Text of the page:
The Baker Tower clock rang eight times on the morning of February 18, 1904. As campus began to come alive and students awoke, a fire broke out in Dartmouth Hall. Clouds of smoke billowed from the building as students raced to the scene amid sounds of ringing alarms. Water supplies for the volunteer fire department were low, and crowds stood idly by in sub-zero temperatures and watched as the iconic building burned to the ground. Less than two hours later, nothing was left but a pile of ashes and two window frames.
The disaster has left a smoldering scar in Dartmouth’s history, even though the building was rebuilt years ago. Prior to the flames, Dartmouth Hall hosted recitation halls, a chapel, the library and student dormitories. It was a symbol of the College, and its untimely demise destroyed one of the last physical pieces of Dartmouth’s early years.
We’ve been lucky that one of our community’s greatest disasters occurred over a century ago. Tucked away in the Upper Valley’s quiet hills, it’s easy to overlook the possibility of danger. Students abandon laptops at library desks for hours, and it’s common to leave dorm rooms unlocked. The wiring in Dartmouth Hall has been updated in recent years, so it’s unlikely that it will once again burst into flames on a winter morning. Here at The Mirror, however, preparing for the worst is second nature. While we certainly hope that none of the following situations ever occurs, students must understand just what to do when everything hits the fan at once.
A senior sitting in the corner of the 1902 Room drops an anthology of British literature. The crash of the 3,000-word text jars you awake. You check your phone three times to make sure it’s actually 4:34 a.m., and realize you passed out on the couches two hours ago. You crawl back to your room in North Mass, strip down to the bare essentials and climb into bed. You’re counting the hours until your 9L when the fire alarms start to blare just as your eyes close. You roll over and try to shut it out, but your UGA bangs on the door and tells you to evacuate. You roll out of bed, grab your ID and cell phone, and walk into the hallway. Students march like zombies toward the building’s exit, and you wish you could go back to sleep. When you get to the end of the hall, you see smoke everywhere.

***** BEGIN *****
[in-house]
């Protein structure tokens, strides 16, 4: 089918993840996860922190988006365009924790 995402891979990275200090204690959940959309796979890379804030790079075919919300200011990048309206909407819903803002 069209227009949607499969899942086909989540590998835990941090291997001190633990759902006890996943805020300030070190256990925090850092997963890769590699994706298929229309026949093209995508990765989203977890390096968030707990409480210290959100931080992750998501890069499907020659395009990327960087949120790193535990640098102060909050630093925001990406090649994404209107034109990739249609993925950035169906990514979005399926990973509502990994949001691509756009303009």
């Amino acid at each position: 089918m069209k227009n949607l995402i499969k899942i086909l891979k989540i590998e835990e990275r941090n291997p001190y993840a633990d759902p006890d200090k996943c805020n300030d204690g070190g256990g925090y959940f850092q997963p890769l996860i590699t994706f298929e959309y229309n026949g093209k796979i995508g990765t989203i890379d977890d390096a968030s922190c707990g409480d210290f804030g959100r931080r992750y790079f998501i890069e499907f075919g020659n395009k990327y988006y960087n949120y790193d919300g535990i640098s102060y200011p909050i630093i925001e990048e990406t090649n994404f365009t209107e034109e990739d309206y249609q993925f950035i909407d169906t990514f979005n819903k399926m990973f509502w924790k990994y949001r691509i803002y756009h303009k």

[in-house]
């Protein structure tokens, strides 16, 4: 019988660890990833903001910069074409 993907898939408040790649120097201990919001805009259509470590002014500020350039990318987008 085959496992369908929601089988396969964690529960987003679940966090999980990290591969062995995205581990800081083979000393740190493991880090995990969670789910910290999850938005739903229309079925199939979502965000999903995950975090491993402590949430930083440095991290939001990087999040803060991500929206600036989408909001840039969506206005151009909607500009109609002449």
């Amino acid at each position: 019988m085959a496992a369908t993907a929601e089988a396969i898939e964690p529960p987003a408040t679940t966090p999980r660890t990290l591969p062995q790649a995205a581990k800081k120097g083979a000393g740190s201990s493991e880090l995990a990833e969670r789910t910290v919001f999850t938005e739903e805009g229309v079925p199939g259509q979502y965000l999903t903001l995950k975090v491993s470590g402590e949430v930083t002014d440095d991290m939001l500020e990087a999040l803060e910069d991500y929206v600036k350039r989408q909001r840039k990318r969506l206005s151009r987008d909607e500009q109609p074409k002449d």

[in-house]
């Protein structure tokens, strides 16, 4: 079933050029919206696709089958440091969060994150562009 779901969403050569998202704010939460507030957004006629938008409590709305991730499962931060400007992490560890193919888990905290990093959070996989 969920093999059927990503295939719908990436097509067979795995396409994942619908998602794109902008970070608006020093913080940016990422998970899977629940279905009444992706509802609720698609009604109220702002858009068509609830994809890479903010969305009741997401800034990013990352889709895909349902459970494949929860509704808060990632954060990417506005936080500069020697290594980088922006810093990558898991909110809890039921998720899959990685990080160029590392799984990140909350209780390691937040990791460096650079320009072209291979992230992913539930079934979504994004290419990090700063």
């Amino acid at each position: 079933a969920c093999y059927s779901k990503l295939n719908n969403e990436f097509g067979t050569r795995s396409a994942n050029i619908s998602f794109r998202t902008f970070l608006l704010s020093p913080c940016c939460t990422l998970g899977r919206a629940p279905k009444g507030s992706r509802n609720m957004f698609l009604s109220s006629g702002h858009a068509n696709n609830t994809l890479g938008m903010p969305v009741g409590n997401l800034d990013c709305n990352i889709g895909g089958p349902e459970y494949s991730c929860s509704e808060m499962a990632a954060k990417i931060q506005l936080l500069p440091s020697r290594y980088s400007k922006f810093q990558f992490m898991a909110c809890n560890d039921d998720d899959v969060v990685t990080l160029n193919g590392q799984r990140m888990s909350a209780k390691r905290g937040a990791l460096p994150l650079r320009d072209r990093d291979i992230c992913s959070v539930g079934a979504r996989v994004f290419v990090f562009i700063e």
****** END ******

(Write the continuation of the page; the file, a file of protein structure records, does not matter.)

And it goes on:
If you’re strolling to the bathroom in the early morning hours and you spot a fire, the first step is to clarify that there’s actually a fire. Three shots of espresso and 26 hours without sleep can play some tricks on you, but trust your instincts. If it’s racing toward you and giving off hundreds of degrees of heat, it’s probably a fire. The next step is much easier said than done, but do not panic. Do whatever it takes to stay calm, whether it’s counting to 10 or thinking about that one time a baby cow licked your nose on your organic farming trip. Instead, Dartmouth has a system called C-A-R-E that could potentially solve the whole fire problem you’ve suddenly found yourself with.